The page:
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NSSGA Kicks Off Convention in Indianapolis


The National Stone, Sand and Gravel Association (NSSGA) kicked off its annual convention prior to the AGG1 show in Indianapolis. Randy Lake, president of CRH Americas Materials, addressed association members for the final time as chairman of the association.

Randy Lake
“It was an honor to serve as NSSGA chairman this past year,” he said. “One thing that strikes me time and time again in our businesses, and across the aggregates and building materials industry, is the common thread among our people who are committed to safety, hard work, getting things done and doing a great job. I want to thank each of you for your support and participation in your association this year. You have helped to further establish NSSGA as the advocacy leader in the construction materials industry.”

Bob Weldon, NSSGA’s incoming chairman, talked about building on the successes from 2018 as he leads the association through the next year. Weldon is the president of Weldon Materials Inc., based in Westfield, N.J. He is the fifth generation to run the family business.

“Our products feel indispensable," Weldon said. "You cannot build a road or bridge without aggregates. Our highways cannot be paved without our materials. Schools and hospitals cannot serve their communities unless they’re built with our materials. We provide good paying jobs for the people of the communities in which we operate. We all know people who have worked in our companies as long as we have – they’re like family to us. We couldn’t think of doing our jobs without them. They’re indispensable, and over the next 12months, I want to work toward having NSSGA seen the same way by you.”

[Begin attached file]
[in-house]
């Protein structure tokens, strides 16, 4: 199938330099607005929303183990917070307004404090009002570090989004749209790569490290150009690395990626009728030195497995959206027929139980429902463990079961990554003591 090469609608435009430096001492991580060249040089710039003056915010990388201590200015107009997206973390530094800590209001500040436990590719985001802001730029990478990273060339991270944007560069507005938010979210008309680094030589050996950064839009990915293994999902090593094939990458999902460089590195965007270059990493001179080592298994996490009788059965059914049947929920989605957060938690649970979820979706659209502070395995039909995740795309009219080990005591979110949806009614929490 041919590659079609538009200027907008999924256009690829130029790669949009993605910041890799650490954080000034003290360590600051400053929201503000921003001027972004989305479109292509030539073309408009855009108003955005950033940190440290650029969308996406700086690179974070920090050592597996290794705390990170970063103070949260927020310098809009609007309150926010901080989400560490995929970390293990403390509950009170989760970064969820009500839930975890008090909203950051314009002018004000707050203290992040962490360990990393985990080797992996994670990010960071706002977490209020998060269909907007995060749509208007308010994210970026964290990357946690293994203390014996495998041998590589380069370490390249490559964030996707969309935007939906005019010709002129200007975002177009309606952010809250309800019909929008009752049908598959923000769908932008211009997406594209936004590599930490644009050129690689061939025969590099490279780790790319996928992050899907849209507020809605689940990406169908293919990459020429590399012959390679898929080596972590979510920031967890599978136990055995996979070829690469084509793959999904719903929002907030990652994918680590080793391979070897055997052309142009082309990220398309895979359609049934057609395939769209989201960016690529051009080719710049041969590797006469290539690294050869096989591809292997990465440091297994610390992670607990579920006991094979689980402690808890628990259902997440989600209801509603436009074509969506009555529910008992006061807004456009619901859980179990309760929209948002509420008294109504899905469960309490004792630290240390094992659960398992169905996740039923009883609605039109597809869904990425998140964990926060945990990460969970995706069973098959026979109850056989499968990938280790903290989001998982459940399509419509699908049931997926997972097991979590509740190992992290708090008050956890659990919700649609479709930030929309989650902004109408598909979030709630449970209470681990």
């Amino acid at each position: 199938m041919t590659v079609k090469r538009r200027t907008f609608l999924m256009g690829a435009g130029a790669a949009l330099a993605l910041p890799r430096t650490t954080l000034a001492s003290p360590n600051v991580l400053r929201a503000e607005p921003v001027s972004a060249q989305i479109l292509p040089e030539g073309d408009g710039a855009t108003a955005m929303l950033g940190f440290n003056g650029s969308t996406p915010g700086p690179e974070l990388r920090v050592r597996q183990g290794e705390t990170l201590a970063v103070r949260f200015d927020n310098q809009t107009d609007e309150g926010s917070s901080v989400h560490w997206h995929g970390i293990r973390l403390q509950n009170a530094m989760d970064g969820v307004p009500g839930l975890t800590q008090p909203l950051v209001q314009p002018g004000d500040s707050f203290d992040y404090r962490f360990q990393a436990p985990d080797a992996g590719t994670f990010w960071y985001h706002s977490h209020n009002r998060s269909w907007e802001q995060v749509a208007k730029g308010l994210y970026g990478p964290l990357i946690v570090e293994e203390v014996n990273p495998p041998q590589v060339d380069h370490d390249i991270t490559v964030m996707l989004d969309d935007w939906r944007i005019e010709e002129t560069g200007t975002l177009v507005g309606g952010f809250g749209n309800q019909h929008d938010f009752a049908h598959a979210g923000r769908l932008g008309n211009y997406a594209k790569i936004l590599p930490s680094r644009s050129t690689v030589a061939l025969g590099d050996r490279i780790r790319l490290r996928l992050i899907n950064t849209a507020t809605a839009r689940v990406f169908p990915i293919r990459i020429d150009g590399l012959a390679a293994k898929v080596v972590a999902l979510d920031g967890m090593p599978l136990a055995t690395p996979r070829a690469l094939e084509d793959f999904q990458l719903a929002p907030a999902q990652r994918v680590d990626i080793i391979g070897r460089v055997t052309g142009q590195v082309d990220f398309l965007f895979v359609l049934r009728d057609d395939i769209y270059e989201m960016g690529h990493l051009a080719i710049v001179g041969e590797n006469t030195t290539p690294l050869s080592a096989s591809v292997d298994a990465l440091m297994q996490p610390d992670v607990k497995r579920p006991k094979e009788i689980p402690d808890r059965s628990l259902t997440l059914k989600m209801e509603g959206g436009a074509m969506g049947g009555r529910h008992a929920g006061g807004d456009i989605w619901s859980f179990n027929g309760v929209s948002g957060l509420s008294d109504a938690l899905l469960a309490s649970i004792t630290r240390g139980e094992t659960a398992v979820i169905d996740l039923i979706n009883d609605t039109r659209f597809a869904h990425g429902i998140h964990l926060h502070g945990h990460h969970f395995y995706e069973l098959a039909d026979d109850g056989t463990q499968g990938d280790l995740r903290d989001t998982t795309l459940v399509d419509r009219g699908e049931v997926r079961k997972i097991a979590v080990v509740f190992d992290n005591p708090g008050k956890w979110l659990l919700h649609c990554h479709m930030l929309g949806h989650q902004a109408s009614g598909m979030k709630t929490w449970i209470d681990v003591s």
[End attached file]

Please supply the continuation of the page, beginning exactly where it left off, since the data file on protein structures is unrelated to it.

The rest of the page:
Michael W. Johnson, NSSGA president and CEO, reminded the crowd that every aggregates company is needed to get a major, federal infrastructure investment across the finish line this year.
 
“The time is now. A collective commitment and bipartisan compromise are essential to finally making the much overdue and badly needed investment required if the U.S. is going to continue to be the strongest economy and the most secure nation in the world,” he said.
 
The convention featured two keynote speakers, Byron Reese and Rich Kargaard.
 
“The thing about progress is that things always get better,” said Reese, CEO of tech research company Gigaom. “Whatever time, wherever in the world and by any measure of success, things are better now than they were back then.”
 
That’s because technology continues to double, he explained. Technological innovations are focused, in the simplest sense, on solving technical issues. Reese counted aging, poverty, hunger and aging as technical issues that could be solved with the right innovation.
 
Kargaard, Forbes publisher, said that the industry should look to “late bloomers” to fill employment gaps. Northwestern Mutual, for example, identified athletes from Division 3 colleges, military veterans, first generation Americans and women returning to the workforce as ideal candidates for their sales positions. Ivy-league educated graduates of prestigious universities don’t quite fit the bill.

“There is talent out there that is just as good, they just get overlooked,” he said. “Tom Brady is a late bloomer. He was the 199th player taken in that draft.”

Bill Wetta, senior vice president of product development and chief technology officer at DSC Dredge, was chosen to receive the Barry K. Wendt Memorial Commitment Award at this year's convention.

“I never had the opportunity to meet Barry, but I have had the honor of working with past recipients of this award and I understand what it means to be on this list,” said Wetta. “This is the only job and the only industry I’ve ever worked in.”

Rock Products sponsored the associations's Young Leaders Luncheon. The guest speaker was former Navy SEAL Mike Sarraille of Echelon Front, who spoke on what he learned about leadership during his time in the military.